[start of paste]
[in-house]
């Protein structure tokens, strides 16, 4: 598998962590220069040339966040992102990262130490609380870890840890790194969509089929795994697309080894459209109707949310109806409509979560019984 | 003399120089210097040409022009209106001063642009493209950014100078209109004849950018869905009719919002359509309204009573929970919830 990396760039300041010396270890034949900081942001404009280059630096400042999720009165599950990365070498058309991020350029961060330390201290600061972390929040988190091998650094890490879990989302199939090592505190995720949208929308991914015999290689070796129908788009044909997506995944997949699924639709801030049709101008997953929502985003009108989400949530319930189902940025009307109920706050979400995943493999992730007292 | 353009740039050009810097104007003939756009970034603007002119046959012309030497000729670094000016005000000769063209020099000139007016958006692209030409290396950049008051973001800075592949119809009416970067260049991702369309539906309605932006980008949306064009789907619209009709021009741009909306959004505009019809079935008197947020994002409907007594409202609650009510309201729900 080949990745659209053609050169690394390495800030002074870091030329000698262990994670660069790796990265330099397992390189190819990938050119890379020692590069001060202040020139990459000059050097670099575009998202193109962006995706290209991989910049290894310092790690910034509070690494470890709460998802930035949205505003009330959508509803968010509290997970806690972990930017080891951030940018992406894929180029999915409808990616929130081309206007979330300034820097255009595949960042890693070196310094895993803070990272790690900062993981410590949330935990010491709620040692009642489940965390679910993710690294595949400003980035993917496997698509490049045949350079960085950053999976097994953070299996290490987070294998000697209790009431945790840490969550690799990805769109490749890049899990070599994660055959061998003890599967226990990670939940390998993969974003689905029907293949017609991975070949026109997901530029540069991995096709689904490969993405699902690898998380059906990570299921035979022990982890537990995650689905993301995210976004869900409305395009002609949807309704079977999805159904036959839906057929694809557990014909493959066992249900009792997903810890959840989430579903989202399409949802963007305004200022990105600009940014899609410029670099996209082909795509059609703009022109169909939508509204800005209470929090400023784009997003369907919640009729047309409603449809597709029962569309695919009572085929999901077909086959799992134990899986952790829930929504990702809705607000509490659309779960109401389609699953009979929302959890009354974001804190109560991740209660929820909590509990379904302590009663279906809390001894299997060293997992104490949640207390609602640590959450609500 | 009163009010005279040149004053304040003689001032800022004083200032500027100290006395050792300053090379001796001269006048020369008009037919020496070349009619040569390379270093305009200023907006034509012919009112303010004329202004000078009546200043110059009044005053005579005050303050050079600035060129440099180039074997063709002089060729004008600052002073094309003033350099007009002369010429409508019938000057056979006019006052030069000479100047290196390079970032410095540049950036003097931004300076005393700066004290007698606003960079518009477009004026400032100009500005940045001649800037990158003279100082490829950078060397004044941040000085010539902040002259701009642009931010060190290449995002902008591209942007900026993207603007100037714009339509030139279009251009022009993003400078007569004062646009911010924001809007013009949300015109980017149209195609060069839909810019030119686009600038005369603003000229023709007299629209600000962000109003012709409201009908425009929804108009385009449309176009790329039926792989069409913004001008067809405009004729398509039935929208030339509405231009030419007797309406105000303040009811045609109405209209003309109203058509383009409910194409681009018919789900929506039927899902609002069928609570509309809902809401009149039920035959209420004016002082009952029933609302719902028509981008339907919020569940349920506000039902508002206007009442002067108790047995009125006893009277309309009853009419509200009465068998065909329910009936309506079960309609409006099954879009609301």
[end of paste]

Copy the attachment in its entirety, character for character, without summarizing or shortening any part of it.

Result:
[in-house]
């Protein structure tokens, strides 16, 4: 598998962590220069040339966040992102990262130490609380870890840890790194969509089929795994697309080894459209109707949310109806409509979560019984 | 003399120089210097040409022009209106001063642009493209950014100078209109004849950018869905009719919002359509309204009573929970919830 990396760039300041010396270890034949900081942001404009280059630096400042999720009165599950990365070498058309991020350029961060330390201290600061972390929040988190091998650094890490879990989302199939090592505190995720949208929308991914015999290689070796129908788009044909997506995944997949699924639709801030049709101008997953929502985003009108989400949530319930189902940025009307109920706050979400995943493999992730007292 | 353009740039050009810097104007003939756009970034603007002119046959012309030497000729670094000016005000000769063209020099000139007016958006692209030409290396950049008051973001800075592949119809009416970067260049991702369309539906309605932006980008949306064009789907619209009709021009741009909306959004505009019809079935008197947020994002409907007594409202609650009510309201729900 080949990745659209053609050169690394390495800030002074870091030329000698262990994670660069790796990265330099397992390189190819990938050119890379020692590069001060202040020139990459000059050097670099575009998202193109962006995706290209991989910049290894310092790690910034509070690494470890709460998802930035949205505003009330959508509803968010509290997970806690972990930017080891951030940018992406894929180029999915409808990616929130081309206007979330300034820097255009595949960042890693070196310094895993803070990272790690900062993981410590949330935990010491709620040692009642489940965390679910993710690294595949400003980035993917496997698509490049045949350079960085950053999976097994953070299996290490987070294998000697209790009431945790840490969550690799990805769109490749890049899990070599994660055959061998003890599967226990990670939940390998993969974003689905029907293949017609991975070949026109997901530029540069991995096709689904490969993405699902690898998380059906990570299921035979022990982890537990995650689905993301995210976004869900409305395009002609949807309704079977999805159904036959839906057929694809557990014909493959066992249900009792997903810890959840989430579903989202399409949802963007305004200022990105600009940014899609410029670099996209082909795509059609703009022109169909939508509204800005209470929090400023784009997003369907919640009729047309409603449809597709029962569309695919009572085929999901077909086959799992134990899986952790829930929504990702809705607000509490659309779960109401389609699953009979929302959890009354974001804190109560991740209660929820909590509990379904302590009663279906809390001894299997060293997992104490949640207390609602640590959450609500 | 009163009010005279040149004053304040003689001032800022004083200032500027100290006395050792300053090379001796001269006048020369008009037919020496070349009619040569390379270093305009200023907006034509012919009112303010004329202004000078009546200043110059009044005053005579005050303050050079600035060129440099180039074997063709002089060729004008600052002073094309003033350099007009002369010429409508019938000057056979006019006052030069000479100047290196390079970032410095540049950036003097931004300076005393700066004290007698606003960079518009477009004026400032100009500005940045001649800037990158003279100082490829950078060397004044941040000085010539902040002259701009642009931010060190290449995002902008591209942007900026993207603007100037714009339509030139279009251009022009993003400078007569004062646009911010924001809007013009949300015109980017149209195609060069839909810019030119686009600038005369603003000229023709007299629209600000962000109003012709409201009908425009929804108009385009449309176009790329039926792989069409913004001008067809405009004729398509039935929208030339509405231009030419007797309406105000303040009811045609109405209209003309109203058509383009409910194409681009018919789900929506039927899902609002069928609570509309809902809401009149039920035959209420004016002082009952029933609302719902028509981008339907919020569940349920506000039902508002206007009442002067108790047995009125006893009277309309009853009419509200009465068998065909329910009936309506079960309609409006099954879009609301």